Low-graphic news index |
Friday, February 8, 2013 - Page updated at 03:30 p.m.
FAA approves test flights for Boeing 787
By JOSHUA FREED
AP Business Writer
Boeing won permission on Thursday for test flights of its 787 as it tries to fix battery problems that have kept the plane grounded.
The Federal Aviation Administration said the test flights will have restrictions, including pre-flight testing and inspections, and in-flight monitoring. The tests are limited to airspace over unpopulated areas.
Boeing said the tests will begin "soon" on one of the six airplanes it used for testing before the 787 was certified by the FAA in late 2011. It said the batteries will get a pre-flight inspection, and battery-related status messages will be monitored.
The plane, labeled ZA005, was seen on the ground at Boeing Field near Seattle with stairs leading to the two cargo doors near where the two batteries are housed, KING 5 TV reported on Tuesday.
Boeing said that flying the plane will allow it to test the in-flight performance of its batteries and generate data to help the investigations.
"The company has marshaled an extensive team of hundreds of experts and they are working around the clock focused on resolving the 787 battery issue and returning the 787 fleet to full flight status," Boeing said Thursday. It didn't say how many test flights are planned.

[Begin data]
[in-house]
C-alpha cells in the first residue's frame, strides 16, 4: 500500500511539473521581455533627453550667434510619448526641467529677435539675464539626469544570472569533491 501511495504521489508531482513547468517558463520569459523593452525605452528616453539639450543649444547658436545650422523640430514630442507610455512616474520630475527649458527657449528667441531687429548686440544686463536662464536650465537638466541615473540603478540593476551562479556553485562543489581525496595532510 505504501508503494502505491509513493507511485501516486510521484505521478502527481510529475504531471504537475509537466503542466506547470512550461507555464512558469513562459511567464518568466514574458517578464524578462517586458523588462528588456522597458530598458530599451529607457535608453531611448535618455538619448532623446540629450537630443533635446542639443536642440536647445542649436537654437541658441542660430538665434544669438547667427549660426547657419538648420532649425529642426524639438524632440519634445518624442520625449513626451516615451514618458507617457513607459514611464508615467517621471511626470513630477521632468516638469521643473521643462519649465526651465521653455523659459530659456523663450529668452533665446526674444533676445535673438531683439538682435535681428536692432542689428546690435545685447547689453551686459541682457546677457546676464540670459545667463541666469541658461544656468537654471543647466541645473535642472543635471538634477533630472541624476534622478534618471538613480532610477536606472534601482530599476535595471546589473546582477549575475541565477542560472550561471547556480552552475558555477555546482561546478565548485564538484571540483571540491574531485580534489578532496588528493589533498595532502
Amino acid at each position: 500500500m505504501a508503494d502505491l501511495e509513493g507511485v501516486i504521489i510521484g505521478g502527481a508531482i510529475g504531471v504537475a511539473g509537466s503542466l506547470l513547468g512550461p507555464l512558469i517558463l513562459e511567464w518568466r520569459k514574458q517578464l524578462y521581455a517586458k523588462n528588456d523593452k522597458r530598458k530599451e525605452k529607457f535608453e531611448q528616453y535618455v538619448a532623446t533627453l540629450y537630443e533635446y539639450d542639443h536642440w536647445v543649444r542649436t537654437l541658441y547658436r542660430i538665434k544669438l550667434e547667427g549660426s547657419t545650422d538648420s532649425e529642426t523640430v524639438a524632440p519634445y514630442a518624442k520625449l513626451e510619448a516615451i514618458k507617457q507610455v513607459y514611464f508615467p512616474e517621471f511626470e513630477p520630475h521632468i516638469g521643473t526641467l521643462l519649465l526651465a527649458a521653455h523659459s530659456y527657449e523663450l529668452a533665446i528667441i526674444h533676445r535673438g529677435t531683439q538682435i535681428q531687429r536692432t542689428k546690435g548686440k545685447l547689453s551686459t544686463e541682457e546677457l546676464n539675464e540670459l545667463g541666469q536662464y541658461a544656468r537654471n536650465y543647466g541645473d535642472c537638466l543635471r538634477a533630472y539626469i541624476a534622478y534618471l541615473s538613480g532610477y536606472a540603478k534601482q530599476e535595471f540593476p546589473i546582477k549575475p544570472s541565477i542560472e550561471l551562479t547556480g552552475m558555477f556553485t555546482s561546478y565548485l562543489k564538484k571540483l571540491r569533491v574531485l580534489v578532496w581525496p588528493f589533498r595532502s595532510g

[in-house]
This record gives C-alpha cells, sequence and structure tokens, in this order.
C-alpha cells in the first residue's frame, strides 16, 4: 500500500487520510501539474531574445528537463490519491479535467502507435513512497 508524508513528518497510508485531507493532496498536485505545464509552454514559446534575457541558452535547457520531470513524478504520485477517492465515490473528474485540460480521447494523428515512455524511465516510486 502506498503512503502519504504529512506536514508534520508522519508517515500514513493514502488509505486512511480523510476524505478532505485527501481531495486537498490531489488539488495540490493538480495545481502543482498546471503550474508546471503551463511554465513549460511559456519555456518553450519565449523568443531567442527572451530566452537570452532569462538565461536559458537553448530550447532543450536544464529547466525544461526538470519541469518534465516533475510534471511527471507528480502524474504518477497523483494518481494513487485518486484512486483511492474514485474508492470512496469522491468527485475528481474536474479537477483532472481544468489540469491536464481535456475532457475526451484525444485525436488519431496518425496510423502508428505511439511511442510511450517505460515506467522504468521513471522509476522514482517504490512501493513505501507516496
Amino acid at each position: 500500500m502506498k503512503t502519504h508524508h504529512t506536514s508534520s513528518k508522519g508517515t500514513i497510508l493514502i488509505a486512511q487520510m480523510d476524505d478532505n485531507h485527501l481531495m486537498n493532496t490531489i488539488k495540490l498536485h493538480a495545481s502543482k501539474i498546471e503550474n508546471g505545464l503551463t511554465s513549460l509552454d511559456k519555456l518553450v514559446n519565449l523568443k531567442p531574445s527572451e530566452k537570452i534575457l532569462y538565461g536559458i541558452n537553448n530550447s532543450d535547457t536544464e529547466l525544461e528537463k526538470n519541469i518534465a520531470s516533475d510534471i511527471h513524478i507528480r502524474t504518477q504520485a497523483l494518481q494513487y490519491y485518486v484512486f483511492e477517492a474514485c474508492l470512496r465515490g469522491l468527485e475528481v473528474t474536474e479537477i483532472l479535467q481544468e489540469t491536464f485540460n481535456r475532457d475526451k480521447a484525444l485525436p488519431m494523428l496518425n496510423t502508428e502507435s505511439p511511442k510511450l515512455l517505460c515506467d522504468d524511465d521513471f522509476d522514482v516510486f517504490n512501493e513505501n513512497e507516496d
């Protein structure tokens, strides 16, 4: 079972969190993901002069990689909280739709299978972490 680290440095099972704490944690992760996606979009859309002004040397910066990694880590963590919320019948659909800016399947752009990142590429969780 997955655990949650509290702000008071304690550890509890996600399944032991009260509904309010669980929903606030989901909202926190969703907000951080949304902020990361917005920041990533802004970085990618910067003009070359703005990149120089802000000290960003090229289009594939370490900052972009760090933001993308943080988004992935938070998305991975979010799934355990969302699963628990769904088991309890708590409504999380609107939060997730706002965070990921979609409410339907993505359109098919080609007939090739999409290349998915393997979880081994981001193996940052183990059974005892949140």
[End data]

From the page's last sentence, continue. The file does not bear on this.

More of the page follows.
The planes still can't be used for passenger flights until the FAA is satisfied that the battery problem is fixed. The grounding order issued on Jan. 16 meant that Boeing even needed FAA permission to fly an empty 787 from Texas to Washington state on Thursday after it had been painted.
Each 787 has two lithium-ion batteries. One of them caught fire on a 787 after it landed in Boston on Jan. 7. Smoldering in another battery prompted an emergency landing in Japan on Jan. 16, leading to the FAA's order grounding the planes later the same day. The National Transportation Safety Board said Thursday that the Boston fire was sparked by a short-circuit inside one cell of the battery, but the cause of the short-circuit isn't known yet.
Copyright © The Seattle Times Company
Low-graphic news index
Graphic-enabled home page